SOCIOLOGY, Introductory, Liberal
The Promise of Sociology, C. Wright Mills
Why do people in the United States tend to think of the operation of society in personal terms?
People end to equate success in their lives with social stature. Our personal and professional lives seem to be an ongoing competition with our peers and ourselves. Schooling, whether public or private or employment, traditional or trendy. For example, the profession we are in often dictates our taste in clothing. A well regarded man or woman owns a closet full of suits. A laborer may own but one suit, for funerals and weddings. Do we hold the laborer in less regard? Are the laborer’s contribution’s diminished when compared to the stockbroker? Does a sanitation worker attend the opera? Do “blueblood” members of our community attend tractor pulls? We often equate our social worth to our professional and economic status.
What are the practical benefits of the sociological perspective? Are there liabilities?
The benefits of the social perspective would be to allow us to understand that our issues are often commonly shared issues within our society. We are not proprietary in what is often bothersome to us. Realization of that may help us to share a sense of commonality, regardless of our social status, a shared empathy between us. A liability to this perspective could cause one to look outside exclusively, rather than within ourselves for solutions. We might look for a societal answer rather than a personal one.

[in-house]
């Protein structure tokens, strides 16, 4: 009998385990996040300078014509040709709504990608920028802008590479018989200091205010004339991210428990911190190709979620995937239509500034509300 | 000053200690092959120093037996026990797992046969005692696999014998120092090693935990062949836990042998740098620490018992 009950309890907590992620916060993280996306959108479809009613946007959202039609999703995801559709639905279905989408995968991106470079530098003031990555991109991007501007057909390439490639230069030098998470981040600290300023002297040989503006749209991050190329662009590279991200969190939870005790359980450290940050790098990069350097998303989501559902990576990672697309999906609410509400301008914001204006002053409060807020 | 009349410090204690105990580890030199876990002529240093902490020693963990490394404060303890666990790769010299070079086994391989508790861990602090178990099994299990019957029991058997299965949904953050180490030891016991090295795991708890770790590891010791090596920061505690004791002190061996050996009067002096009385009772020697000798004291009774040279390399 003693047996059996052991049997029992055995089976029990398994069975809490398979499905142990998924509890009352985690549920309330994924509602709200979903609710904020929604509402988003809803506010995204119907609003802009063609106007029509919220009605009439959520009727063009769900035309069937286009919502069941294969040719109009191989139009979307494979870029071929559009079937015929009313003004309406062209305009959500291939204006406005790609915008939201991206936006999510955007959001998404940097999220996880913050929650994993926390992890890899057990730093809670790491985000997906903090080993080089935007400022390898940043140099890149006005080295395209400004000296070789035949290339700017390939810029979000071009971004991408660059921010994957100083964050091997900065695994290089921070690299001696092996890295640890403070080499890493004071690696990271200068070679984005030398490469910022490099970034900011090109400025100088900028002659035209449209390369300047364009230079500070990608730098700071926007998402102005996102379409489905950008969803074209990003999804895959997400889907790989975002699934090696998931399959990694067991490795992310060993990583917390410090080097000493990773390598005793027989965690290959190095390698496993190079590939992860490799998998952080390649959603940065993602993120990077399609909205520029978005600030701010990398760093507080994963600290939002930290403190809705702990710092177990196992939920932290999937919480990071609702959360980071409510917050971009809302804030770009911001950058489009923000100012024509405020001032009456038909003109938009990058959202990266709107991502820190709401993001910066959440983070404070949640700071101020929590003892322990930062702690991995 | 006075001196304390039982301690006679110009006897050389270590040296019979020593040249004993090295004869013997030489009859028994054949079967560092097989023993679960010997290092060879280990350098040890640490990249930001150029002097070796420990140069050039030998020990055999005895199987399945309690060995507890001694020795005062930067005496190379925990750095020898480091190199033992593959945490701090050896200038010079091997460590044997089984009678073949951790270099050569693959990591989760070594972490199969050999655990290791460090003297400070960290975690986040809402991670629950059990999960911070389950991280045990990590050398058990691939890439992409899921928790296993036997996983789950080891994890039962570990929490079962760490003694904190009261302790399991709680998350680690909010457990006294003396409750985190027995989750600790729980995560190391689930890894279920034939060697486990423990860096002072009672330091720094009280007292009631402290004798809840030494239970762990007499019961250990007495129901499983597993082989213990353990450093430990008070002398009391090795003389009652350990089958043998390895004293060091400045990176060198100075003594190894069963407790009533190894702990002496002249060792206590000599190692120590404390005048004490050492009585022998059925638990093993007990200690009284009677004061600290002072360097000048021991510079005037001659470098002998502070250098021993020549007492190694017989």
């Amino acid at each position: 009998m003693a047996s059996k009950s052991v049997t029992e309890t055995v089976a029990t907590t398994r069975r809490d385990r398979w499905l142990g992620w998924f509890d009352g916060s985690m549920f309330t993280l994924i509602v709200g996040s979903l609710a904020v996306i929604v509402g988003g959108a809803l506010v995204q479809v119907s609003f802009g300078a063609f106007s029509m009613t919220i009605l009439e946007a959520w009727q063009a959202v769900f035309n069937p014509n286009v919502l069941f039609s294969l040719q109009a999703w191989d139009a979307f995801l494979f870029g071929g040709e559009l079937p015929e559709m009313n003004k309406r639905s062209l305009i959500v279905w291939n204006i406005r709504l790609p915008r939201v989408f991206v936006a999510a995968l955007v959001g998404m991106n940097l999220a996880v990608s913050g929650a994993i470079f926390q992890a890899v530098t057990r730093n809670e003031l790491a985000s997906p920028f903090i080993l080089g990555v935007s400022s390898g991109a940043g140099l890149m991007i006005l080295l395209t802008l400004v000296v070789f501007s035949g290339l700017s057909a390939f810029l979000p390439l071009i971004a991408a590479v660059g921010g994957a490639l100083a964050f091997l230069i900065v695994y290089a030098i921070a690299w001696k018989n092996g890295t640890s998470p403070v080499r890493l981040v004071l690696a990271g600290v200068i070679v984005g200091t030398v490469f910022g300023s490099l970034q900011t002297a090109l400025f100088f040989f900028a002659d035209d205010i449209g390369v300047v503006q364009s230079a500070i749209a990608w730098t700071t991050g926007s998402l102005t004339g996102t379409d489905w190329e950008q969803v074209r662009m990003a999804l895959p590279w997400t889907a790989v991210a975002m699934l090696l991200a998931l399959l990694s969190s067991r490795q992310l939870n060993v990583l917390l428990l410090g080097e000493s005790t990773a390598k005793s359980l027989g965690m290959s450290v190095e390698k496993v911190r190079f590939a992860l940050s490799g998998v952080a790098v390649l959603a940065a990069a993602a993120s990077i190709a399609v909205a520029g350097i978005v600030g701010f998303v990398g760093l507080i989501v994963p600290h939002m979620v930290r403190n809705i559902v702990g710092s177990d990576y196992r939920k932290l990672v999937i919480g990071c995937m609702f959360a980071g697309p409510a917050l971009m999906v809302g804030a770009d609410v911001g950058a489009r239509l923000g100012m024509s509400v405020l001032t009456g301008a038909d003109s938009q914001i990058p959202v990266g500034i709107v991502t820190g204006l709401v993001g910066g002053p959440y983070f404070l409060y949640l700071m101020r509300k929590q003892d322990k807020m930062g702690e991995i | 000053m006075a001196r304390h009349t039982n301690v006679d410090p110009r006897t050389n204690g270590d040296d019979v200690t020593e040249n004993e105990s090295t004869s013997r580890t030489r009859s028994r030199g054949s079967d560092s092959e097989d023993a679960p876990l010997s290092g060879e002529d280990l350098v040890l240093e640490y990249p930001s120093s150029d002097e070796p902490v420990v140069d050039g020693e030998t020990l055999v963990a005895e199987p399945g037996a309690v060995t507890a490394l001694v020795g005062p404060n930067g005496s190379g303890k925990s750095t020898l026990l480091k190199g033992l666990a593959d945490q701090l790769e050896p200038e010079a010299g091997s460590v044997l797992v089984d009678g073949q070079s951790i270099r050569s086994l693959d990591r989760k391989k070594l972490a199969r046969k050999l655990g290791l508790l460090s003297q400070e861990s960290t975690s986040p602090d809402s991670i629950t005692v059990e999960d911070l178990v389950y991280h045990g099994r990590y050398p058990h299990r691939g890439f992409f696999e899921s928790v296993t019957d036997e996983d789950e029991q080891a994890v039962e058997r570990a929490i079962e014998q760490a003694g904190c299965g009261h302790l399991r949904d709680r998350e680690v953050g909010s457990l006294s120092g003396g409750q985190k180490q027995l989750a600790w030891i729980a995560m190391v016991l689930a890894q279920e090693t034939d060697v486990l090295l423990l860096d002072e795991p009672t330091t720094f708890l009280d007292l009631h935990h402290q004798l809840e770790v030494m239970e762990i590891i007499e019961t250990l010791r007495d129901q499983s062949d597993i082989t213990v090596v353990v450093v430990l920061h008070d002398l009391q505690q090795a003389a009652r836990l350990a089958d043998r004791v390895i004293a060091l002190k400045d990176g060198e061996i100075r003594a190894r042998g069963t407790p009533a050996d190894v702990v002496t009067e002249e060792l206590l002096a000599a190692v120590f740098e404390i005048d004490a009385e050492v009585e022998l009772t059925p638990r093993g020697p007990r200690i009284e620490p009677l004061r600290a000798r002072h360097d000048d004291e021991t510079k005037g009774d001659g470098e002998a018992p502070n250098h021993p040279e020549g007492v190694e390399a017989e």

What does Mills have in mind in suggesting that by developing the sociological imagination we learn to assemble facts into social analysis?
I believe he means we consider our facts and analyze how they relate to the society of today. Different values and attitudes must be considered and understood. What we disdained as non-conforming might now be required to be accepted or embraced. The facts we assemble into social analysis may assist...
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